By Devon Grayson-Wallace
Yesterday, the House passed the 2015 National Defense Authorization Act (NDAA). While many cost-saving measures the Pentagon proposed were rejected, a few amendments to find sensible savings were adopted. Most important of these was an amendment offered by Rep. Mick Mulvaney (SC) and Rep. Patrick Murphy (FL) to clarify when Pentagon spending should be designated as contingency operations and be funded by the Overseas Contingency Operations (OCO) account, or war fund.
Overall, the House NDAA authorizes the full amount of Pentagon spending allowed under the Bipartisan Budget Act for 2015, or $521.3 billion. The bill also authorizes $79.4 billion for the OCO account, the amount of the placeholder request in the President’s Budget. President Obama has not yet submitted an official request for OCO, citing uncertainty about what US operations in Afghanistan will look like after 2014.
The OCO account has become a slush fund for the Pentagon, with some experts estimating that the 2014 Appropriations bill funded $20 billion worth of non-war related items through OCO. By moving items out of the base budget and into the OCO account, Congress was able to circumvent the budget caps on Pentagon spending in fiscal year 2014. The amendment offered by Representatives Mulvaney and Murphy would require the Pentagon to justify items funded in the OCO budget according to criteria developed by the Office of Management and Budget in 2010. While it is a small step forward, it puts the country on the path to limiting the use of this poorly overseen and easily misused war fund.
A few other amendments adopted by the House will help to rein in waste and bloat in the Pentagon budget:
- An amendment offered by Rep. Rick Nolan (MN) to require review of any construction project in Afghanistan costing more than $500,000 that cannot be physically inspected by U.S. personnel.
- An amendment offered by Rep. Tim Walberg (MI) and Rep. Steve Cohen (TN) to prohibit any new funds for the Afghanistan Infrastructure Fund until previously appropriated funds have been spent.
- An amendment offered by offered by Rep. Jared Polis (CO) to urge the Secretary of Defense to conduct successful tests before purchasing more ground-based missile defense interceptors. This missile defense system has failed half of its tests since 1999 and none of the tests have involved realistic variables such as decoy warheads, radar-distractions and electronic jamming.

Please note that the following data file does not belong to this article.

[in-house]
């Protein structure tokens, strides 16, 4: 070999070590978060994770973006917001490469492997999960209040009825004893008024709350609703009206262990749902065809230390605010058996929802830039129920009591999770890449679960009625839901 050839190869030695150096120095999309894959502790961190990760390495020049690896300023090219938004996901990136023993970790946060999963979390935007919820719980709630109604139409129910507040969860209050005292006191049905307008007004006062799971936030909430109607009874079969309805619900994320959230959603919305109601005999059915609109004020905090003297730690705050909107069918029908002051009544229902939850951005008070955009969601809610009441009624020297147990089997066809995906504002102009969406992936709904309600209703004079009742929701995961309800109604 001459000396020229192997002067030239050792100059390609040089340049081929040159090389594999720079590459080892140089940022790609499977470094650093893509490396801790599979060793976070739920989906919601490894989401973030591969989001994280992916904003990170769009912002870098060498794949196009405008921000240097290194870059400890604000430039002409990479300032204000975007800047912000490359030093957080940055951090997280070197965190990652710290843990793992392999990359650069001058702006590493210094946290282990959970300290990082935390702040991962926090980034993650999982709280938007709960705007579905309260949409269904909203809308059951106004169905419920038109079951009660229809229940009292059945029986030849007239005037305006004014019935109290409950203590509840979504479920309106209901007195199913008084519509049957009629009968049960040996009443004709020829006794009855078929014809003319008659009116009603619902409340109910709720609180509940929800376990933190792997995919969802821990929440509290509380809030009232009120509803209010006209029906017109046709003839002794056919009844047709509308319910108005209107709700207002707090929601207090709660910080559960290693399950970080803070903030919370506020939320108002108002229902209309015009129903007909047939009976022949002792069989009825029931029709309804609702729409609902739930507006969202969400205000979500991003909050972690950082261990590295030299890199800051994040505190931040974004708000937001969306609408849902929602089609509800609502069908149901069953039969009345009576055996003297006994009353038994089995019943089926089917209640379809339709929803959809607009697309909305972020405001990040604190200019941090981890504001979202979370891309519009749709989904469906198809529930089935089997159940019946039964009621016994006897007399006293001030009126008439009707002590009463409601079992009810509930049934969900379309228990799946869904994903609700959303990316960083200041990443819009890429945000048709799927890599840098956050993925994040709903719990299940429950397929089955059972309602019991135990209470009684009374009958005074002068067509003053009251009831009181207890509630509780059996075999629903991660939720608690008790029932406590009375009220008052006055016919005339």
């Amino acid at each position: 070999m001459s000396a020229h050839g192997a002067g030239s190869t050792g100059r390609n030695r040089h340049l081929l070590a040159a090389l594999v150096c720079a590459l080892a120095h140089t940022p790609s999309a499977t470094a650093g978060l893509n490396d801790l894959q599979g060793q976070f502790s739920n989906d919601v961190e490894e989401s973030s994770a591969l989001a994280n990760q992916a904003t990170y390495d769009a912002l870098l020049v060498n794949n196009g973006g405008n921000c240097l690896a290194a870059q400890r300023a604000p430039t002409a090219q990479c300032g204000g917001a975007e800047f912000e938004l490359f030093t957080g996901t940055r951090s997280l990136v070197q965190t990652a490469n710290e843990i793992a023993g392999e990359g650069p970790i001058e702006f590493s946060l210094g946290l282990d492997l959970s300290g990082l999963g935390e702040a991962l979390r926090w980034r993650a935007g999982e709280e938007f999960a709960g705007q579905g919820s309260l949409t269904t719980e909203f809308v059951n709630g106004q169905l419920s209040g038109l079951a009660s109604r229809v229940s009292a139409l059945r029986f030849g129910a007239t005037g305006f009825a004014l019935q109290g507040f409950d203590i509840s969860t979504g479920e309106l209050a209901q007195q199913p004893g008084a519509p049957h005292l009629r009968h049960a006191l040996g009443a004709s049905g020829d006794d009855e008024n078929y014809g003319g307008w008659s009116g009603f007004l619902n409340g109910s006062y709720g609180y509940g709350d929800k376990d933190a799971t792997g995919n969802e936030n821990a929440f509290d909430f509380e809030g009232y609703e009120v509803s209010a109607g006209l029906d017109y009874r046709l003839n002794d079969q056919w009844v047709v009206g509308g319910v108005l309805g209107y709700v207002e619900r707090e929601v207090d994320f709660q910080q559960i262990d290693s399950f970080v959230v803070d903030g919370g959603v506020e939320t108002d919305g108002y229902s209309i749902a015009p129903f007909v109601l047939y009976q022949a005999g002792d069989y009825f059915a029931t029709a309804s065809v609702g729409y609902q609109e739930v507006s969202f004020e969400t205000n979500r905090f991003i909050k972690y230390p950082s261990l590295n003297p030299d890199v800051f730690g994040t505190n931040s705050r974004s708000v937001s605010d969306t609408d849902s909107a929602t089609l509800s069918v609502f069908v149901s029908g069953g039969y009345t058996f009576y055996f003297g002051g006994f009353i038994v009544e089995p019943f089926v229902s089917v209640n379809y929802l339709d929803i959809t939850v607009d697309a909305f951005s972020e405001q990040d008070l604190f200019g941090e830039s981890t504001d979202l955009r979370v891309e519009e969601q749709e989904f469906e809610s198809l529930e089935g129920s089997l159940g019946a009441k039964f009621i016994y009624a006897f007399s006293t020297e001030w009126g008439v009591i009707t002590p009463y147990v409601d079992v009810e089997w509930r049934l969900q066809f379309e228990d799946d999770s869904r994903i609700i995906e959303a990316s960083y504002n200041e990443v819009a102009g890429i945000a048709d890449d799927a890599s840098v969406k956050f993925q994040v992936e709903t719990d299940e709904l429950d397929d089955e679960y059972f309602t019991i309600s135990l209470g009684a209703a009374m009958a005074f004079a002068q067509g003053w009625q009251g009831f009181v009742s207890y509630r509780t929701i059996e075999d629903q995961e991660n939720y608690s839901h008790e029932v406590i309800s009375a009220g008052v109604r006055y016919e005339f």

- An amendment offered by Rep. Michael C. Burgess (TX) and Rep. Barbara Lee (CA) to require a report ranking all Pentagon agencies and departments in order of how prepared to be audited they are, as they are required by law.
- An amendment offered by Rep. Morgan Griffith (VA) and Rep. Keith Ellison (MN) to require the DoD to fulfill former Secretary Gates’ initiative to reduce 33 general and flag officer positions by the end of 2015.
It is a modest success that every cost-saving measure we supported which was voted on did pass the House. While these proposals would only save a fraction of the hundreds of billions of dollars spent by the Pentagon each year, that they were all approved is a sign that Congress finally recognizes the need to question Pentagon spending. However, the House Armed Services Committee soundly rejected a number of the Pentagon’s own proposals to save money:
- Refusing to allow a Base Closure and Realignment Commission (BRAC), even though the last one was in 2005 and about 18 percent of the infrastructure operated by the Army alone is unnecessary.
- Increasing troop pay and benefits by 1.8 percent, rather than the 1 percent requested by the administration.
- Discarding plans to gradually reduce the housing allowances, reductions to commissary subsidies and changes to Tricare.
- Providing funding for weapons systems the Pentagon did not ask for, including the M-1 Abrams tank, the 11th aircraft carrier, and the A-10 Warthog plane.
A few of these proposals were offered in the form of amendments after they were not included in the Committee markup, such as an amendment from House Armed Services Ranking Member Adam Smith (WA) which would have allowed the DoD to save money through BRAC. However, this and other amendments to adopt reductions requested by the Pentagon were not allowed a vote on the House floor.
Yesterday, the Senate Armed Services Committee completed markup of their version of the National Defense Authorization Act. The Senate committee bill also rejects many of the Pentagon’s proposals to save money. The Senate NDAA, like the House bill, provides money to refuel the 11th aircraft carrier, disallows a round of BRAC, continues the A-10 and does not include the plans to change Tricare or reduce subsidies to commissaries. However, the Senate committee’s 2015 NDAA does go along with Pentagon plans to raise troops’ pay by only 1 percent and to reduce housing allowances. Unlike the House bill, the Senate NDAA does not include any money for the OCO account, in the absence of an official request from the President. It is unknown when the bill will come to the Senate floor.
Consensus is growing inside and outside of Congress that Pentagon spending cannot continue to consume as many of our federal dollars as it has for the last decade. It is heartening that the House approved a variety of amendments to provide much-needed oversight and modest spending reductions to the Pentagon budget. However, in the face of their denial to find significant savings by cutting unnecessary weapons and infrastructure, we must continue the push for reductions and reforms to cut wasteful Pentagon spending. The House vote to limit the Pentagon’s slush fund is a good first step.